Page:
So make sure that the task that you take on falls within your forte. Taking on a project that you are not an expert in is not wrong, however, it takes some time to wrap your head around the terminologies and make revision even more necessary.

It takes all professionals time to master a number of fields, so it is okay if you are not a master in the field yet.

  • File Format 

File format plays a very important role in the translation process.  Ask your client to send you documents in a translation-friendly format along with a translation memory.

Changing the CAT tool specified by your client can really mess things up. It definitely doesn’t leave a good impression if the client has to restructure the whole document because you had bad formatting.

It is possible that the other tool might have saved you some money, but it can cost you your client as well as your reputation if it messes things up. If it goes wrong, it wastes your effort of translation and the client’s effort of putting the file together as well.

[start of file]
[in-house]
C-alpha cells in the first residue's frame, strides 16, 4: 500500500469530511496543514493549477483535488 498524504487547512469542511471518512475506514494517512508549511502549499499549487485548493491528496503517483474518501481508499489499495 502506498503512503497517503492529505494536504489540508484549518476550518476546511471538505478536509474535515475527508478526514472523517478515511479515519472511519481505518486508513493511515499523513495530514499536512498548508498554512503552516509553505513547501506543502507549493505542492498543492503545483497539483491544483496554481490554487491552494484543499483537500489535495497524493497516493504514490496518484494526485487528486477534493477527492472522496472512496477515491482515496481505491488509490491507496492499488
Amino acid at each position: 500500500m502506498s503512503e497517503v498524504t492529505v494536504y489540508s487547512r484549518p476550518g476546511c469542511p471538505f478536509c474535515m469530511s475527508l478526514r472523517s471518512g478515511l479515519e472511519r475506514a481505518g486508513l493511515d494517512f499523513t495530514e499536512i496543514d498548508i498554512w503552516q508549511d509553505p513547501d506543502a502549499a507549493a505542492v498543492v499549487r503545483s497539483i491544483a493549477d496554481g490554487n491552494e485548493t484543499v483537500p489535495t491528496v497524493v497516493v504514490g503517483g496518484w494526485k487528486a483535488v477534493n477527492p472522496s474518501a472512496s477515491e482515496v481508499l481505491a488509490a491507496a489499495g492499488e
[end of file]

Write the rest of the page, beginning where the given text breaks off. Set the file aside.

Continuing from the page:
• Use All Reference Material

Use all the reference material that you receive. Go through all the glossaries, style guide, terminology database, etc. that has been provided by the client.

This is to make sure that the work is consistent and high quality. You may or may not have translated such a document before, you may or may not have translated for the particular client before – either way, they expect consistent and high-quality translation.

  • Open Communication

Communication is the key to success in any project. Should you find a problem in the material provided by the client, or any instruction they have given, contact them immediately.

If there is any inconsistency in the reference material, for example, the client needs to be made aware and you want to make sure which piece of information is preferred to the other.

  • Revise

Once you are done with your translation, revise it to point out any spelling mistakes, grammatical errors, or typos.